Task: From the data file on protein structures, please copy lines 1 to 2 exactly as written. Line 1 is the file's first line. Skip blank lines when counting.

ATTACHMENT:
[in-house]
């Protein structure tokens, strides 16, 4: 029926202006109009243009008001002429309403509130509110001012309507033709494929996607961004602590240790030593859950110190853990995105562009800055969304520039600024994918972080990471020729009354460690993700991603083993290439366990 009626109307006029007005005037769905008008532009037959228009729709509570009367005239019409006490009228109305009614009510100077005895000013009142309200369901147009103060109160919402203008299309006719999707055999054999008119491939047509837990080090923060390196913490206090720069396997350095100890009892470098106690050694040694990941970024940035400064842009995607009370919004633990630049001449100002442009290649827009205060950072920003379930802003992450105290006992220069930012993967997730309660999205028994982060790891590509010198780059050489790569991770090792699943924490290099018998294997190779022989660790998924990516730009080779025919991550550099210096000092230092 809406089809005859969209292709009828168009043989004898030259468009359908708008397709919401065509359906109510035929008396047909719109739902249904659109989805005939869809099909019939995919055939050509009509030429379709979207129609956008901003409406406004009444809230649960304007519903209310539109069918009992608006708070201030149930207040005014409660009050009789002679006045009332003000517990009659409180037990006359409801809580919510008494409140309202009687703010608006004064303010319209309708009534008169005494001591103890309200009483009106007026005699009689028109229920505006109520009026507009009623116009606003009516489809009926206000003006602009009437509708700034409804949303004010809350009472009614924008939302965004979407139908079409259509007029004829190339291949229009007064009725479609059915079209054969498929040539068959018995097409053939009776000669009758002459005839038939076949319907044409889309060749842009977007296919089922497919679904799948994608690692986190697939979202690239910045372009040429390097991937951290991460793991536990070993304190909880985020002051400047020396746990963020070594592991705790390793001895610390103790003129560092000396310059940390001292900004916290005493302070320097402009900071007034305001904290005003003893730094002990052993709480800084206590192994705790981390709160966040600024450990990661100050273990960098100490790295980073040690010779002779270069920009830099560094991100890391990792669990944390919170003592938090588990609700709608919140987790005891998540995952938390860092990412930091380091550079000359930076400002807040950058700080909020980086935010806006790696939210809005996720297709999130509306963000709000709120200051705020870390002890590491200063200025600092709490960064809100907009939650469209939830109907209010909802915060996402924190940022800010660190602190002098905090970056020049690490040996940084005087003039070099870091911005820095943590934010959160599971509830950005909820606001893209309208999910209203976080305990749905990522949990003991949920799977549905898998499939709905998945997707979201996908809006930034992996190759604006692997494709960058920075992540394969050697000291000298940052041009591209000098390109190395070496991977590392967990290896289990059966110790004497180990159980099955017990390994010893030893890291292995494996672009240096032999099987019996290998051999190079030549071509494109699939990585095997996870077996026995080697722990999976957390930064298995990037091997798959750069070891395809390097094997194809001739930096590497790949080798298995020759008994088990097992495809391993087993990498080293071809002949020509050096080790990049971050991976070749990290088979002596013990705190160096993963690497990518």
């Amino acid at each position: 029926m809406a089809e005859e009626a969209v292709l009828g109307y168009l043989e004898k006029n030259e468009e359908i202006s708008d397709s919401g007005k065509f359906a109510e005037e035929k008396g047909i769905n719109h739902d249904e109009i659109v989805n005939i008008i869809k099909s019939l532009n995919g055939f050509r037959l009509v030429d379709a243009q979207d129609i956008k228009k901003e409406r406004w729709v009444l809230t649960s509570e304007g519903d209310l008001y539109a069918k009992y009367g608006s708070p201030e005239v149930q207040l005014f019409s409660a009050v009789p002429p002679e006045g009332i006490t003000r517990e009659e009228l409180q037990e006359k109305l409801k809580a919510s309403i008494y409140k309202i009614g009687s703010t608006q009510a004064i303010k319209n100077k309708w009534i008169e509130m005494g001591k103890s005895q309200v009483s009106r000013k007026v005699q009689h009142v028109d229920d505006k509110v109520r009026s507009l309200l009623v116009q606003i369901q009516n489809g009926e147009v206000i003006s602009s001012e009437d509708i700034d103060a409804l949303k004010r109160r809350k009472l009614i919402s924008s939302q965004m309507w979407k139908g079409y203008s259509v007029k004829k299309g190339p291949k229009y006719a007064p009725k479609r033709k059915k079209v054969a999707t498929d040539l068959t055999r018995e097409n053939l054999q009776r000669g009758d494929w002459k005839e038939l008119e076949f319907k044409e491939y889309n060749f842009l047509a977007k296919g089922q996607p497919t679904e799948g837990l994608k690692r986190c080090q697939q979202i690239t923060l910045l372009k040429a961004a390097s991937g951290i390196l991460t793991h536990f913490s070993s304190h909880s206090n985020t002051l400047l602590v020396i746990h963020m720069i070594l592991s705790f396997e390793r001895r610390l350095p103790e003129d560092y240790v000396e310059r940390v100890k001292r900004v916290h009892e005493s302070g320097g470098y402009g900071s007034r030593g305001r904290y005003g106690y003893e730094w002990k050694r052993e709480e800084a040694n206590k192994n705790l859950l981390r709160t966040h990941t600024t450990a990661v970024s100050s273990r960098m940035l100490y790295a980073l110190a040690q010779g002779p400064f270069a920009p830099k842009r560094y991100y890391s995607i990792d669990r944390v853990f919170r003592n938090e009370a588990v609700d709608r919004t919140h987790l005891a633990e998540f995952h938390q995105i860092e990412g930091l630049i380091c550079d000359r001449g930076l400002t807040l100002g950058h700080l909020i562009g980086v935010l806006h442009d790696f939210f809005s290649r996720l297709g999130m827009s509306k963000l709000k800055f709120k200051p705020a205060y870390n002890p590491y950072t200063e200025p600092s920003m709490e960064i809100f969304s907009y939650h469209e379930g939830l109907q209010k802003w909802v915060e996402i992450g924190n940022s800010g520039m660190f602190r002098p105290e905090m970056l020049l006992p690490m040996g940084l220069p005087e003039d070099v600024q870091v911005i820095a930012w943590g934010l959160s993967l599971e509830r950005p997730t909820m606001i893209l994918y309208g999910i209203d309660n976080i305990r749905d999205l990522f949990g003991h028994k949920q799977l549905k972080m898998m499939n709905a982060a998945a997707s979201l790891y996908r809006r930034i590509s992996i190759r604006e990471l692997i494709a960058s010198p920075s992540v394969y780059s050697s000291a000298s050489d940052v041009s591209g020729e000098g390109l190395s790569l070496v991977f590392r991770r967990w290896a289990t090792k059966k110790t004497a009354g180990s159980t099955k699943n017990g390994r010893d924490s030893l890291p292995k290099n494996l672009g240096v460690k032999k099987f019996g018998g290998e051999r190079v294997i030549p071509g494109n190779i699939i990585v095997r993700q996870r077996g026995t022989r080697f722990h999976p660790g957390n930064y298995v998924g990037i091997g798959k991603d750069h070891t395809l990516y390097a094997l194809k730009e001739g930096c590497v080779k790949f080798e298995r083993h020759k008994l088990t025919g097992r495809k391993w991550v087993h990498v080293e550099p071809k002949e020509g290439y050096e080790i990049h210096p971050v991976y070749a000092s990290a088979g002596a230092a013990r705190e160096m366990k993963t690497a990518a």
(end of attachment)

[in-house]
């Protein structure tokens, strides 16, 4: 029926202006109009243009008001002429309403509130509110001012309507033709494929996607961004602590240790030593859950110190853990995105562009800055969304520039600024994918972080990471020729009354460690993700991603083993290439366990 009626109307006029007005005037769905008008532009037959228009729709509570009367005239019409006490009228109305009614009510100077005895000013009142309200369901147009103060109160919402203008299309006719999707055999054999008119491939047509837990080090923060390196913490206090720069396997350095100890009892470098106690050694040694990941970024940035400064842009995607009370919004633990630049001449100002442009290649827009205060950072920003379930802003992450105290006992220069930012993967997730309660999205028994982060790891590509010198780059050489790569991770090792699943924490290099018998294997190779022989660790998924990516730009080779025919991550550099210096000092230092 809406089809005859969209292709009828168009043989004898030259468009359908708008397709919401065509359906109510035929008396047909719109739902249904659109989805005939869809099909019939995919055939050509009509030429379709979207129609956008901003409406406004009444809230649960304007519903209310539109069918009992608006708070201030149930207040005014409660009050009789002679006045009332003000517990009659409180037990006359409801809580919510008494409140309202009687703010608006004064303010319209309708009534008169005494001591103890309200009483009106007026005699009689028109229920505006109520009026507009009623116009606003009516489809009926206000003006602009009437509708700034409804949303004010809350009472009614924008939302965004979407139908079409259509007029004829190339291949229009007064009725479609059915079209054969498929040539068959018995097409053939009776000669009758002459005839038939076949319907044409889309060749842009977007296919089922497919679904799948994608690692986190697939979202690239910045372009040429390097991937951290991460793991536990070993304190909880985020002051400047020396746990963020070594592991705790390793001895610390103790003129560092000396310059940390001292900004916290005493302070320097402009900071007034305001904290005003003893730094002990052993709480800084206590192994705790981390709160966040600024450990990661100050273990960098100490790295980073040690010779002779270069920009830099560094991100890391990792669990944390919170003592938090588990609700709608919140987790005891998540995952938390860092990412930091380091550079000359930076400002807040950058700080909020980086935010806006790696939210809005996720297709999130509306963000709000709120200051705020870390002890590491200063200025600092709490960064809100907009939650469209939830109907209010909802915060996402924190940022800010660190602190002098905090970056020049690490040996940084005087003039070099870091911005820095943590934010959160599971509830950005909820606001893209309208999910209203976080305990749905990522949990003991949920799977549905898998499939709905998945997707979201996908809006930034992996190759604006692997494709960058920075992540394969050697000291000298940052041009591209000098390109190395070496991977590392967990290896289990059966110790004497180990159980099955017990390994010893030893890291292995494996672009240096032999099987019996290998051999190079030549071509494109699939990585095997996870077996026995080697722990999976957390930064298995990037091997798959750069070891395809390097094997194809001739930096590497790949080798298995020759008994088990097992495809391993087993990498080293071809002949020509050096080790990049971050991976070749990290088979002596013990705190160096993963690497990518």